# The Unapologetic Mathematician

## Functions of Bounded Variation I

In our coverage of the Riemann-Stieltjes integral, we have to talk about Riemann-Stieltjes sums, which are of the form

$\displaystyle\sum\limits_{i=1}^nf(t_i)(\alpha(x_i)-\alpha(x_{i-1}))$

How can we choose a function $f$ to make sums like this get really big? Well, we could make the function $f$ get big, but that’s sort of a cheap trick. Let’s put a cap that $|f(x)|\leq1$. Now how can we make a Riemann-Stieltjes sum big?

Well, sometimes $\alpha(x_i)>\alpha(x_{i-1})$ and sometimes $\alpha(x_i)<\alpha(x_{i-1})$. In the first case, we can try to make $f(t_i)=1$, and in the second we can try to make $f(t_i)=-1$. In either case, we’re adding as much as we possibly can, subject to our restriction.

We’re saying a lot of words here, but what it boils down to is this: given a partition we can get up to $\sum\limits_{i=1}^n|\alpha(x_i)-\alpha(x_{i-1})|$ in our sum. As we choose finer and finer partitions, it’s not hard to see that this number can only go up. So, if there’s an upper bound $M$ for our $\alpha$, then we’re never going to get a Riemann-Stieltjes sum bigger than $\max\limits_{x\in\left[a,b\right]}(f(x))M$. That will certainly make it easier to get nets of sums to converge.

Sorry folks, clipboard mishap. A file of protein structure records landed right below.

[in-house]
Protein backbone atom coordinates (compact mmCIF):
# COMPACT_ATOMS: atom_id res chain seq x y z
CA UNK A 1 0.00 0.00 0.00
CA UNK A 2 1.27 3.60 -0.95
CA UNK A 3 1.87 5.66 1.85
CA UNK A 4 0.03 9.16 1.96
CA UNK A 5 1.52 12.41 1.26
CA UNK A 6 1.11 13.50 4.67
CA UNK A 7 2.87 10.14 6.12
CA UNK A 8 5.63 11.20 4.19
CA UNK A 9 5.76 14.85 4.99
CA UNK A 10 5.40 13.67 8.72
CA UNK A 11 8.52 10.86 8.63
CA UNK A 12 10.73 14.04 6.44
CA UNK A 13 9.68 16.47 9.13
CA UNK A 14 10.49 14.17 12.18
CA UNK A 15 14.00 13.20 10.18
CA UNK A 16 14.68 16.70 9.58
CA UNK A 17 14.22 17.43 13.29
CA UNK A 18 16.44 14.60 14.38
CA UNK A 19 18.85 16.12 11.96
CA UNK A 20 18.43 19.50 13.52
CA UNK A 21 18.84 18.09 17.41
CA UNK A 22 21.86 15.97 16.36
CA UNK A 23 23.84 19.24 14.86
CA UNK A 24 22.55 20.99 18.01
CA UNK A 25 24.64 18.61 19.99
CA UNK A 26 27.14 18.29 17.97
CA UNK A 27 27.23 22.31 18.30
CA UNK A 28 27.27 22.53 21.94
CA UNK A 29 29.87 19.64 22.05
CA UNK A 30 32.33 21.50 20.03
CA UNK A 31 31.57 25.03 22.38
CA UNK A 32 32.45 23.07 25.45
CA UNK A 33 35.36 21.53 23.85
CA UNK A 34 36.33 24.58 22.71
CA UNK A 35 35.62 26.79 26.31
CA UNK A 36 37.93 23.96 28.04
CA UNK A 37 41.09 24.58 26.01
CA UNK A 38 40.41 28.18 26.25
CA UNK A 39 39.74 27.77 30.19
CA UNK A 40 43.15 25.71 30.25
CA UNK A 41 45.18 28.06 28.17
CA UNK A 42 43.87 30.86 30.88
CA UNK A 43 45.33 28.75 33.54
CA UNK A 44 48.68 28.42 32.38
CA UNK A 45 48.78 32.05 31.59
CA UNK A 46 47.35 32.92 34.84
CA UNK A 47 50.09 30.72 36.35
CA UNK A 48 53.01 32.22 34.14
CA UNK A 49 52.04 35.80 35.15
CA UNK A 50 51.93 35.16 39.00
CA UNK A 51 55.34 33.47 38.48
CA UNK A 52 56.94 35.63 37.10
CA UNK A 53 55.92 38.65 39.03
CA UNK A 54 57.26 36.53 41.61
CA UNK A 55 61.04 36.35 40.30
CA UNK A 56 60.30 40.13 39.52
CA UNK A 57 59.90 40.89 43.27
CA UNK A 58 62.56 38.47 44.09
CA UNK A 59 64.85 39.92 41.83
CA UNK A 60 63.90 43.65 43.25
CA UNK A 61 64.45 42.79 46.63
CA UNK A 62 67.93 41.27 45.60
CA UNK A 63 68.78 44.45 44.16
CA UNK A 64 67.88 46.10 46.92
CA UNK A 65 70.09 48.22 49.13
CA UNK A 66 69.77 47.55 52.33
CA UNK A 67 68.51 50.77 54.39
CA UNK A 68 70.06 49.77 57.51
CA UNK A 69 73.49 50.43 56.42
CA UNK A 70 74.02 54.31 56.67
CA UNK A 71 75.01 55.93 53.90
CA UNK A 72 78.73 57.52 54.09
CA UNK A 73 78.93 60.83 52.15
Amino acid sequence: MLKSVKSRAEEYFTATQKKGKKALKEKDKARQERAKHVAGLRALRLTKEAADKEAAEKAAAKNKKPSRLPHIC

So let’s make this definition: a function $\alpha$ is said to be of “bounded variation” on the interval $\left[a,b\right]$ if there is some $M$ so that for any partition $a=x_0<... we have

$\displaystyle\sum\limits_{i=1}^n|\alpha(x_i)-\alpha(x_{i-1})|\leq M$

That is, $M$ is an upper bound for the set of variations as we look at different partitions of $\left[a,b\right]$. Then, by the Dedekind completeness of the real numbers, we will have a least upper bound $V_\alpha(a,b)$, which we call the “total variation” of $\alpha$ on $\left[a,b\right]$

Let’s make sure that we’ve got some interesting examples of these things. If $\alpha$ is monotonic increasing — if $c implies that $\alpha(c)\leq\alpha(d)$ — then we can just drop the absolute values here. The sum collapses, and we’re just left with $\alpha(b)-\alpha(a)$ for every partition. Similarly, if $\alpha$ is monotonic decreasing then we always get $\alpha(a)-\alpha(b)$. Either way, $\alpha$ is clearly of bounded variation.

An easy consequence of this condition is that functions of bounded variation are bounded! In fact, if $\alpha$ has variation $V_\alpha(a,b)$ on $\left[a,b\right]$, then $|\alpha(x)|\leq|\alpha(a)|+V_\alpha(a,b)$ for all $x\in\left[a,b\right]$. Indeed, we can just use the partition $a and find that

$\displaystyle|\alpha(x)-\alpha(a)|\leq|\alpha(x)-\alpha(a)|+|\alpha(b)-\alpha(x)|\leq V_\alpha(a,b)$

from which the bound on $|\alpha(x)|$ easily follows.

March 5, 2008 Posted by | Analysis | 12 Comments